‘I’m Really Freaking Out About Hurting Someone’: What We Heard This Week

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“Yeah, malpractice is a concern, but I’m really freaking out about hurting someone.” — Linda Isbell, PhD, of the University of Massachusetts Amherst, talking about her team’s survey that looked at perspectives of emergency clinicians on lawsuits and patient harm.

“I have not replaced Dr. [Leana] Wen because I did not want to leave any doubts that I was going to have her in the panel and I disagreed with the campaign that has been waged against her.” — Alfredo Morabia, MD, PhD, discussing the American Public Health Association annual meeting where public health expert Wen cancelled her scheduled appearance following threats made against her.

“It’s not ready for prime time, but it’s marvelous when these drugs come along.” — Jay Hoofnagle, MD, of the NIH in Bethesda, Maryland, commenting on a new hepatitis B drug showing promise in an early trial as a functional cure for some patients.

“Americans who are now in their 40s and 50s experienced more lead exposure as children than any other generation.” — John Robert Warren, PhD, of the University of Minnesota in Minneapolis, discussing lead exposure in childhood and cognitive function at older ages.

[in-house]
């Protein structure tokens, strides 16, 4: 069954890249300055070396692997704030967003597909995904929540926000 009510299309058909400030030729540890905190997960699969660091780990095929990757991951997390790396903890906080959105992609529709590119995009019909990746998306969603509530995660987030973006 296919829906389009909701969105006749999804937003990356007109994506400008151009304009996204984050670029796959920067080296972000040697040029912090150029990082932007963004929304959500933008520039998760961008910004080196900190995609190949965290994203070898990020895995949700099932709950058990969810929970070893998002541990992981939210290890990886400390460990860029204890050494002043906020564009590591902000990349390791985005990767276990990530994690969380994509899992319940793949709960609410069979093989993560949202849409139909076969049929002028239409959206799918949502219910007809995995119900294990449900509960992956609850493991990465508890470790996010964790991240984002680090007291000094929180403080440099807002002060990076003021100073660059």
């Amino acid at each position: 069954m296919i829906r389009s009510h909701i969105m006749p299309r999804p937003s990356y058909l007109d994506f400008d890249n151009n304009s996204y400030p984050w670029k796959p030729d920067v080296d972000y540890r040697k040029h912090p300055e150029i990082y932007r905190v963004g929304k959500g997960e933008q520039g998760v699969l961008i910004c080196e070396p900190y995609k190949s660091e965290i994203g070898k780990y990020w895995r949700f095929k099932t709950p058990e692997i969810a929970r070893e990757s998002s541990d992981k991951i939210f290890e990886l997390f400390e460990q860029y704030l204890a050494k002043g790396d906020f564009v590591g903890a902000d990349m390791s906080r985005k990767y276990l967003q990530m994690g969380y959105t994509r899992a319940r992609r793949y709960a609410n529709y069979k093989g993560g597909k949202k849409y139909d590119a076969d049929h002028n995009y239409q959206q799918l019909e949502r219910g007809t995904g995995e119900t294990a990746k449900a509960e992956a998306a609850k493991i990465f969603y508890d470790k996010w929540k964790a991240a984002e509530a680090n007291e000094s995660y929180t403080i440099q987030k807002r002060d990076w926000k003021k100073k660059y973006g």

“In the space of rare diseases, everything begins with an N-of-1.” — Priya Kishnani, MD, of Duke University in Durham, North Carolina, on the first successful use of in utero enzyme replacement therapy in infantile-onset Pompe disease.

“It’s not just one thing. It’s environment, mindset. It’s training. It’s the patient population.” — Rolf T. Hansen III, PhD, of Teva Pharmaceuticals in New Jersey, on why long-acting injectables may be underutilized in schizophrenia.

“This is an extraordinary, groundbreaking study showing the effectiveness of a new drug for home acute treatment.” — Julia Indik, MD, PhD, of the University of Arizona College of Medicine in Tuscon, on an investigational self-administered nasal spray that shortened spontaneous paroxysmal supraventricular tachycardia episodes in patients at home.

“I don’t think we are arguing about the point estimates being impressive.” — FDA advisor Janet Lee, MD, of the University of Pittsburgh Medical Center, weighing whether evidence is sufficient to support the emergency use of novel agent sabizabulin in COVID-19.

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